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Preparing for the Admission Notification and Financial Aid Letter

What To Do When You Get Your Letter

By

Brian Fisher

Brian Fisher

Photo © Brian Fisher
Notification day is upon us. In the next day or so private school applicants and families will receive a letter or log into secure web sites to find out if their school(s) believe that they're a good fit and will work well together. Beyond the clean and clear acceptance or denial decisions lie the gray areas - wait list, the school wants more information before deciding, and, maybe the most important, the financial aid package.

Manage Your Expectations

This year- with unsettled markets and all that means for school and individual incomes- it's more important than usual to breathe deeply and prepare for the scenarios that you might see and the choices you might have to make. Manage and temper your expectations. No one, has a crystal ball or can make any accurate predictions as to how financial aid awards will come out this year. Will funding stay at past year levels; will funding increase; will funding decrease; will some schools transfer monies cut from other school areas into financial aid this year; are some schools dipping into endowment monies to help students and families weather the tight times? The answers to these and similar questions will prove unique to each school and there is no way to predict anything this admission season.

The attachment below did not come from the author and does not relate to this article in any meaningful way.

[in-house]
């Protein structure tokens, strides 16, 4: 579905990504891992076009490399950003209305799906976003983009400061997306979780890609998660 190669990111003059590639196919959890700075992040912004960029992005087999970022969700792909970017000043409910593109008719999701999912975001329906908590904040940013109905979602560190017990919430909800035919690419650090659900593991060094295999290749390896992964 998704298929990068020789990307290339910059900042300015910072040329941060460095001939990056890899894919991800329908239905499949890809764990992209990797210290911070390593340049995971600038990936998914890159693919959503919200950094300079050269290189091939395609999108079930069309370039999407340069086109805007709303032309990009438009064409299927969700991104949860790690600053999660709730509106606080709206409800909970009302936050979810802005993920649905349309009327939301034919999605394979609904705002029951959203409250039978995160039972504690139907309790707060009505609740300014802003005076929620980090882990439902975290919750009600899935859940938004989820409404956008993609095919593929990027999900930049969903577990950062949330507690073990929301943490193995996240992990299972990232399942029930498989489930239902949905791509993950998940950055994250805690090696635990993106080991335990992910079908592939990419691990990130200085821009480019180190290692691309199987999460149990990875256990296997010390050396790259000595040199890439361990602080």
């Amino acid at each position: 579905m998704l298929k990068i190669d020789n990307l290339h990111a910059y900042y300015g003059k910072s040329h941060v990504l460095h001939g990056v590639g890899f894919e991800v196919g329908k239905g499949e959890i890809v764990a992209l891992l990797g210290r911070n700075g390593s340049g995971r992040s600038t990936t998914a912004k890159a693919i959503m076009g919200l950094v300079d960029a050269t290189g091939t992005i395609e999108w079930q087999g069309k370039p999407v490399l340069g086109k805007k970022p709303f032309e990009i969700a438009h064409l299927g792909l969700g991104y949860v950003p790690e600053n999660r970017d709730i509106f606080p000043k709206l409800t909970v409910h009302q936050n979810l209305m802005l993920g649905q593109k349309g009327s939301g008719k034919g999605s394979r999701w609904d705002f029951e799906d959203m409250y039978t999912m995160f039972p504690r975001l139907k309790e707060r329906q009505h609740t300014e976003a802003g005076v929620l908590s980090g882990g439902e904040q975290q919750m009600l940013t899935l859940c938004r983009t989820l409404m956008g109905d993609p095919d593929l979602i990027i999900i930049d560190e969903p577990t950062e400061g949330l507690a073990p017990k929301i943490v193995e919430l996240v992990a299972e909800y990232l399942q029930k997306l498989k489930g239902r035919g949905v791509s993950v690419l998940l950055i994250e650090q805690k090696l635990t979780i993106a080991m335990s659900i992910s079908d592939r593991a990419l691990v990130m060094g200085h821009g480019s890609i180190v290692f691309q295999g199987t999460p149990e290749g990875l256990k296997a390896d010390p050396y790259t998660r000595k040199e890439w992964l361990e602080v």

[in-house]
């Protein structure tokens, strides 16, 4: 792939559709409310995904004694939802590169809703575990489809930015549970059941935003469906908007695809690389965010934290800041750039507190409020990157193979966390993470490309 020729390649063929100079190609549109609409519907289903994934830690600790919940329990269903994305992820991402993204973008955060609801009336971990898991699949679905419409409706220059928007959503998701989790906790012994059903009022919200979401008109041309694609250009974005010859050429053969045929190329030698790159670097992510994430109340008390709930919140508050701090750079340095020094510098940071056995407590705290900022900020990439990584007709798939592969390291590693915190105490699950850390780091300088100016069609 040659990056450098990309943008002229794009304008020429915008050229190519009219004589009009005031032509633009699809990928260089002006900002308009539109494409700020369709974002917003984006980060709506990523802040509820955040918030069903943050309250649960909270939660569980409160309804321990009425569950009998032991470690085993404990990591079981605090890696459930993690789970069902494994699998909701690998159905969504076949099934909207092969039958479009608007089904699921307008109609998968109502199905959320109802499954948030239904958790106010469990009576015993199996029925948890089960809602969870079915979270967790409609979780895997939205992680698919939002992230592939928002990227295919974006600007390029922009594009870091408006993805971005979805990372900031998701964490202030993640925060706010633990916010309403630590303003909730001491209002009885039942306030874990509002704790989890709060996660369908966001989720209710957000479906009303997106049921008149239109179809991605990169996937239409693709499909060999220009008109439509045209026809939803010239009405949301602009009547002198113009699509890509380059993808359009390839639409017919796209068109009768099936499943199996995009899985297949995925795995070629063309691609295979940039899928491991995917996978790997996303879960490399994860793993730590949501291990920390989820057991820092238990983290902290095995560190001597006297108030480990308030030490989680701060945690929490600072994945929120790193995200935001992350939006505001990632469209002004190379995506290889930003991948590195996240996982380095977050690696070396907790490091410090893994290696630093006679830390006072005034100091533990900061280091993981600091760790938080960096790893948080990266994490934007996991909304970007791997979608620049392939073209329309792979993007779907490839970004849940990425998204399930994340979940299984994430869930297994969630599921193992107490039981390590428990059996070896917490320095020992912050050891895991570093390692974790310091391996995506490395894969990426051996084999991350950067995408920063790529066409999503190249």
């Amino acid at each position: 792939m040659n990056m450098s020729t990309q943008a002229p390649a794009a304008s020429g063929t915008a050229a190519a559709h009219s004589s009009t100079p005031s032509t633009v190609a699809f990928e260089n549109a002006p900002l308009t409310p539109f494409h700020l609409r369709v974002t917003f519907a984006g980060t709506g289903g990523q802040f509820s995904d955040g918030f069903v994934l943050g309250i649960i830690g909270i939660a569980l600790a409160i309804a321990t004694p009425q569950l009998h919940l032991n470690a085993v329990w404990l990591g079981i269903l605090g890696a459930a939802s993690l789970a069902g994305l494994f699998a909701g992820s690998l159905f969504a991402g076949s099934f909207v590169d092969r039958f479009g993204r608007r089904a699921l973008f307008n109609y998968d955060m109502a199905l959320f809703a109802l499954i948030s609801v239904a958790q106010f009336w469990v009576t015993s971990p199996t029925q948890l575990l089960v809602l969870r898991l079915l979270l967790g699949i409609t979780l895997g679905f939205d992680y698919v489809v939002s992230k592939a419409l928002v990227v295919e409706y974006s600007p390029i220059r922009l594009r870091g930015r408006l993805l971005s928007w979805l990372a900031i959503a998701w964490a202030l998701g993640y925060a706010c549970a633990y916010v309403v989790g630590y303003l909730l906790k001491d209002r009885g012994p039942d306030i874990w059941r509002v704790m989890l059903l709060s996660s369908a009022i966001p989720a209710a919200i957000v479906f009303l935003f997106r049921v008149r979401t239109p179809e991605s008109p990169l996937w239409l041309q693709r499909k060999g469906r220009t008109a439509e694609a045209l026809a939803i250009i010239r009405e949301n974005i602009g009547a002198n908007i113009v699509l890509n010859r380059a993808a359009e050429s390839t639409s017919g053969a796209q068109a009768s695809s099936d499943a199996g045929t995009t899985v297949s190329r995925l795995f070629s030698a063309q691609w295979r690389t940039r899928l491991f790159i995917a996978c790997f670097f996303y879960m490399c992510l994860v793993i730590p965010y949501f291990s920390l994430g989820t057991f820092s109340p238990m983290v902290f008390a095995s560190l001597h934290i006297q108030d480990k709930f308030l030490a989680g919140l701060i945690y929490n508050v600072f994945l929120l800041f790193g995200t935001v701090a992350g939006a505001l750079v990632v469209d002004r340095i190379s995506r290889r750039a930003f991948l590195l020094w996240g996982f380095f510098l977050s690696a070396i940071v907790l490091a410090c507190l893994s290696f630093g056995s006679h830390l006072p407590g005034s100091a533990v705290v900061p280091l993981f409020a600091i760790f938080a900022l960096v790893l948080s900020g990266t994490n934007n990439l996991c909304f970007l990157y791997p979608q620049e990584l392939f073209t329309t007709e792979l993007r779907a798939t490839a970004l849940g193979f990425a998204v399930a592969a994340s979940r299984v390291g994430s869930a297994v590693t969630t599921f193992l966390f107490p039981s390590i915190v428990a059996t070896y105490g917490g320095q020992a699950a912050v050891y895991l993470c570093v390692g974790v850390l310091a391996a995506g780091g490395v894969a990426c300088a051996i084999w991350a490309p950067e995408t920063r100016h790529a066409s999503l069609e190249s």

Financial Aid Is Tough To Predict

No one has a crystal ball that can provide insight as to how schools will work through the admission and aid season with families. Some families will receive what they need; some will receive smaller packages than they need.

As a family, be ready for both. If you receive the aid you need, congratulations. If your aid package comes-up short, the best thing that you can do is communicate with your school.

Communicate With The School

Keep communicating with your admission/aid officer; ask questions; seek and pursue options. If you have ongoing situations at more than one school, you might want to ask about your chances of getting the aid you need. Your standing at each school might allow you to withdraw from the pool at a school where you're unlikely to receive a usable aid package. You could, then, focus your attention on a school or two that are more likely to provide a usable FA package.

Breathe and work through the process. But this year- more than any other that I've been in the business- be prepared to accept that aid monies might not materialize this year. None of us have a 'magic money hat' from which we can pull funding.

A Note from your Guide: Brian Fisher is a partner in AdmissionsQuest, an educational consultancy practice. The firm has its finger on the pulse of the private school admissions scene. I am most grateful to Brian for his sound advice.

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